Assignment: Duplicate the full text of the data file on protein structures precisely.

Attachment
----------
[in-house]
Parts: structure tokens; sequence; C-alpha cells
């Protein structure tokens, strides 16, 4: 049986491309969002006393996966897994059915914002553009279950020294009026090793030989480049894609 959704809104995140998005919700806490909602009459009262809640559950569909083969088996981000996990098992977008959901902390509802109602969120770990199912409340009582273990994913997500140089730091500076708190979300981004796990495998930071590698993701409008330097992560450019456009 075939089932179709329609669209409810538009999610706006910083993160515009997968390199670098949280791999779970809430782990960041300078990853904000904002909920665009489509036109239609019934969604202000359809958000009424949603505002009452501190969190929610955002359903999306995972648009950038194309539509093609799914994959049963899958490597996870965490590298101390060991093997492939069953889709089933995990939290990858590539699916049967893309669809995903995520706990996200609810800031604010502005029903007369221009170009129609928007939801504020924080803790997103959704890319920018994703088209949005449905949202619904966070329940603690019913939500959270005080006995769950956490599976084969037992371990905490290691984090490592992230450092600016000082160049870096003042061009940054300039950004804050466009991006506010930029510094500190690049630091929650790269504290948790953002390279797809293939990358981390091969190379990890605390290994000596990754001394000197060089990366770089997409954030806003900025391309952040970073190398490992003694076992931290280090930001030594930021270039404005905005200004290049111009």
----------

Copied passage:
[in-house]
Parts: structure tokens; sequence; C-alpha cells
């Protein structure tokens, strides 16, 4: 049986491309969002006393996966897994059915914002553009279950020294009026090793030989480049894609 959704809104995140998005919700806490909602009459009262809640559950569909083969088996981000996990098992977008959901902390509802109602969120770990199912409340009582273990994913997500140089730091500076708190979300981004796990495998930071590698993701409008330097992560450019456009 075939089932179709329609669209409810538009999610706006910083993160515009997968390199670098949280791999779970809430782990960041300078990853904000904002909920665009489509036109239609019934969604202000359809958000009424949603505002009452501190969190929610955002359903999306995972648009950038194309539509093609799914994959049963899958490597996870965490590298101390060991093997492939069953889709089933995990939290990858590539699916049967893309669809995903995520706990996200609810800031604010502005029903007369221009170009129609928007939801504020924080803790997103959704890319920018994703088209949005449905949202619904966070329940603690019913939500959270005080006995769950956490599976084969037992371990905490290691984090490592992230450092600016000082160049870096003042061009940054300039950004804050466009991006506010930029510094500190690049630091929650790269504290948790953002390279797809293939990358981390091969190379990890605390290994000596990754001394000197060089990366770089997409954030806003900025391309952040970073190398490992003694076992931290280090930001030594930021270039404005905005200004290049111009």